this field, so they certainly did not know ‘little’. Evidently, Riley-Smith’s
distrust of historical assumptions influenced a greater understanding of the
causation of the Crusades. This supports the counter-claim that Goethe’s statement is true in reverse: with
doubt, knowledge increases. However, Riley-Smith’s doubts only arose after he
had carried out a significant amount of research and study. Therefore, it holds
firm that with knowledge, doubt increases, but it is not untrue to suggest that
this doubt cannot lead to further knowledge.

 

Another historical example of doubt increasing with
knowledge gained, concerns the misconceived reputation of the Roman Emperor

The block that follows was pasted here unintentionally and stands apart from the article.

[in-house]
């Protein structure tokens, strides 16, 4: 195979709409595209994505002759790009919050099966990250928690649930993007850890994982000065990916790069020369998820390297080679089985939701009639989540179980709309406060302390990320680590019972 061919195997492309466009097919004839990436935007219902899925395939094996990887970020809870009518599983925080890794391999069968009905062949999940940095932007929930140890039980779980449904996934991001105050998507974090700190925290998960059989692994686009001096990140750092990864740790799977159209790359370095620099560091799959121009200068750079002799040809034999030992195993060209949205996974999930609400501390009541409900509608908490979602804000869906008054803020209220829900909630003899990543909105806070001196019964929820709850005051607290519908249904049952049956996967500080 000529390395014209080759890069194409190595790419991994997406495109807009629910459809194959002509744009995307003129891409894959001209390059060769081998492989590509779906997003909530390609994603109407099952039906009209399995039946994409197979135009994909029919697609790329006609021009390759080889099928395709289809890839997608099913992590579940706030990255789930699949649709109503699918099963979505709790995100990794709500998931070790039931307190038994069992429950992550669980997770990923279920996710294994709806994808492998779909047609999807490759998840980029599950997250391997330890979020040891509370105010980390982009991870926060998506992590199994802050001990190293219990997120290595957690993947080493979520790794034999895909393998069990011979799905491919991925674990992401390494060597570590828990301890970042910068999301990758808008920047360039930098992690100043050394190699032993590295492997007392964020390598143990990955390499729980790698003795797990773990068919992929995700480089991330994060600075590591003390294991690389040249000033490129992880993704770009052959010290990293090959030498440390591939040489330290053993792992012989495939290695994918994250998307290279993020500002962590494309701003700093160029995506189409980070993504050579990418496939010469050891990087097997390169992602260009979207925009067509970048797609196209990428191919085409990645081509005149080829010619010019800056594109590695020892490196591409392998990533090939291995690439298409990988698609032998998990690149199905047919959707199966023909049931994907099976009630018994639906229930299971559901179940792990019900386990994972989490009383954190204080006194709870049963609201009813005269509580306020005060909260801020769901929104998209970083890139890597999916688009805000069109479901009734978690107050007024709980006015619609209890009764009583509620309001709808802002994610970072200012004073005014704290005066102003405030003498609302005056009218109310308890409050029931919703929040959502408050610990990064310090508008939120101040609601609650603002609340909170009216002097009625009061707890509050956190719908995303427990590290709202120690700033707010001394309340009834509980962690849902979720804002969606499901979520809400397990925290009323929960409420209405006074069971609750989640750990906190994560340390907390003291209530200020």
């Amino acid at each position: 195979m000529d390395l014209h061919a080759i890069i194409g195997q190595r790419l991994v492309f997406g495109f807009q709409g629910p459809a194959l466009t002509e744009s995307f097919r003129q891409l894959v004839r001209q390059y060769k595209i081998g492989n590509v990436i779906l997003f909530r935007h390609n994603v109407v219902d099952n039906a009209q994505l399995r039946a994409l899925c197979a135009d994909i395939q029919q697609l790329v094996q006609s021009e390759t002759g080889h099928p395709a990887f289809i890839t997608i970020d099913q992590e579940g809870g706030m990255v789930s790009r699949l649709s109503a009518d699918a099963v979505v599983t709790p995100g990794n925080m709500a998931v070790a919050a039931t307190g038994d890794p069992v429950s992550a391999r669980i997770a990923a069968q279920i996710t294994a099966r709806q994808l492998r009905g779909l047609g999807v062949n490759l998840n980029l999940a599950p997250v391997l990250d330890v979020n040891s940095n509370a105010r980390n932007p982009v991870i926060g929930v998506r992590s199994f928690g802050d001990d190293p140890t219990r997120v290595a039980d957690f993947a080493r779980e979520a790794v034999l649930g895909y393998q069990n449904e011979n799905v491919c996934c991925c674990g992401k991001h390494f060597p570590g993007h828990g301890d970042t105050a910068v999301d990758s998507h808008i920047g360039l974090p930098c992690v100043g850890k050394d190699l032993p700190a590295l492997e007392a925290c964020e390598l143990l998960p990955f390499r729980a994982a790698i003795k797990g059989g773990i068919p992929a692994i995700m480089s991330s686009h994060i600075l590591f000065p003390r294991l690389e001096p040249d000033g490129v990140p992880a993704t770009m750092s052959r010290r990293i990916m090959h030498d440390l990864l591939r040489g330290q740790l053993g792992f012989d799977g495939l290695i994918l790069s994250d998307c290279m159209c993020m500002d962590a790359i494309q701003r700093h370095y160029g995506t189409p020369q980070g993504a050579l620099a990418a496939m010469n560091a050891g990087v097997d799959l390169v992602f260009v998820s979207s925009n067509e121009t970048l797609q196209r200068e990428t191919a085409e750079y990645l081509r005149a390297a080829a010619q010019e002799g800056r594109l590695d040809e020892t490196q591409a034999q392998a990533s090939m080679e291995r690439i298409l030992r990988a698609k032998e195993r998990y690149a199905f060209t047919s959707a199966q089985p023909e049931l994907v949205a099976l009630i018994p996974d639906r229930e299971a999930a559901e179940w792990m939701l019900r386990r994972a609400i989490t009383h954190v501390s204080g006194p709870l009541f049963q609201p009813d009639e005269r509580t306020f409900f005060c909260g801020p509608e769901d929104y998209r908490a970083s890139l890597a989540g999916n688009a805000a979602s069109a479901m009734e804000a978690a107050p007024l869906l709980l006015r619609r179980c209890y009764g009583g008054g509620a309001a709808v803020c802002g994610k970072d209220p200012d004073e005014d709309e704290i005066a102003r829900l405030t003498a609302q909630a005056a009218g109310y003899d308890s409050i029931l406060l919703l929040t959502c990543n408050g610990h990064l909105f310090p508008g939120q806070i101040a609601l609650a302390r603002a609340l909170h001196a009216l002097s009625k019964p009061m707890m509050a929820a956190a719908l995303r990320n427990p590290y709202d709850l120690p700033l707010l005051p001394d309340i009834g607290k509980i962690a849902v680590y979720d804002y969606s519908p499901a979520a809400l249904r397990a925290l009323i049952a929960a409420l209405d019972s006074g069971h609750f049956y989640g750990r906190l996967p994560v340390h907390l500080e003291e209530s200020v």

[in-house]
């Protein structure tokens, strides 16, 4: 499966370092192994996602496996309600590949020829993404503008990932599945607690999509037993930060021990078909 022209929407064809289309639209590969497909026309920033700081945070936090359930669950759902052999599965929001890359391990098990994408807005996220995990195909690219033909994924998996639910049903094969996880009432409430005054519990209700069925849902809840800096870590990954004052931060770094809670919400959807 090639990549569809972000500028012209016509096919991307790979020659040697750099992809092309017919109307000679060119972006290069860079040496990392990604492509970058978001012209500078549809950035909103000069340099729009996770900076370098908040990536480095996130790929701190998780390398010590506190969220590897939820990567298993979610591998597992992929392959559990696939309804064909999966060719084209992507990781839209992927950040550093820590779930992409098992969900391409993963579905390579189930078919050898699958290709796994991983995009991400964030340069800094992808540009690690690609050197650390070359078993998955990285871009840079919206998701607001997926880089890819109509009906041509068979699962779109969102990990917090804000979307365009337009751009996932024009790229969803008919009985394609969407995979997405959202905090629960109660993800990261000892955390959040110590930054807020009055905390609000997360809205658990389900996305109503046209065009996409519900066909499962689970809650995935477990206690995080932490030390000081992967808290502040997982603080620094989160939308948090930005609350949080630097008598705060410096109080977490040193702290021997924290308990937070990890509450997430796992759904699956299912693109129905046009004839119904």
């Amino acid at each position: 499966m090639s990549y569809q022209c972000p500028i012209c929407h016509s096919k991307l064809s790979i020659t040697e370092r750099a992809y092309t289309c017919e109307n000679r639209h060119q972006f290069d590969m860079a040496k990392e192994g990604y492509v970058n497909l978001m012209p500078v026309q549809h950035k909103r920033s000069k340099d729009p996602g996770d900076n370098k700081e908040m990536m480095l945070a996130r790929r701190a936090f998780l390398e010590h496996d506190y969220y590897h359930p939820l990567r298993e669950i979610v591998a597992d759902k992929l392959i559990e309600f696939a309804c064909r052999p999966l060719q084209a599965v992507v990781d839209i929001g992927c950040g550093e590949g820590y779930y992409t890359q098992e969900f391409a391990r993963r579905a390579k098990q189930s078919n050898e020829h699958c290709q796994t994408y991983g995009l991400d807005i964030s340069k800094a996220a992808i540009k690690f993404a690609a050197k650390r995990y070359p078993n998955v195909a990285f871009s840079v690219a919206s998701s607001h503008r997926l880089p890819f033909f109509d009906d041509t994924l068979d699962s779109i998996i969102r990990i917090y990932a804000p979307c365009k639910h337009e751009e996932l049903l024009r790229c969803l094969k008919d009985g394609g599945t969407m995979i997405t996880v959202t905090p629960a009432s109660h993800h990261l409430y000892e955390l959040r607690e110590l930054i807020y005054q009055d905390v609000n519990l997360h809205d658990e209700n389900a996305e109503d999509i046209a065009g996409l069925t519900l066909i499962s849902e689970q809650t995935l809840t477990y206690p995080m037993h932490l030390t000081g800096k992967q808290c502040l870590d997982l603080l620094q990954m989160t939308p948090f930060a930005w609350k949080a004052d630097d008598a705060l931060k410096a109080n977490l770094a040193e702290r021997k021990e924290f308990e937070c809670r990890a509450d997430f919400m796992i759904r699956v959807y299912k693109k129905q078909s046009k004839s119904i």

Claudius. The young Claudius was ridiculed due to various physical ailments. He
suffered multiple tremors, walked with a limp, dribbled through his mouth and
nose, and was dismissed as an idiot. Consequently, he was denied various
political roles and positions in the Senate. Yet he was appointed Emperor
following the assassination of Caligula. Claudius’ capabilities and talents
entirely exceeded the expectations of others. Clearly, his family knew very
little about the nature of his disabilities, which influenced their confidence that
he was a fool. However, many historians have questioned whether Claudius really
was the ‘idiot’ that people thought him to be, claiming that Claudius’
condition could have been Cerebral Palsy or Tourette’s syndrome. With this modern
medical knowledge, and symptoms matching Claudius’ infirmities, historians have
created significant doubt that this man was mentally backward. This reinforces
Goethe’s claim that ‘with knowledge, doubt increases’.

 

The example of the evolution of historical perspectives on
the causation of the Cold War undermines Goethe’s claim that we only know with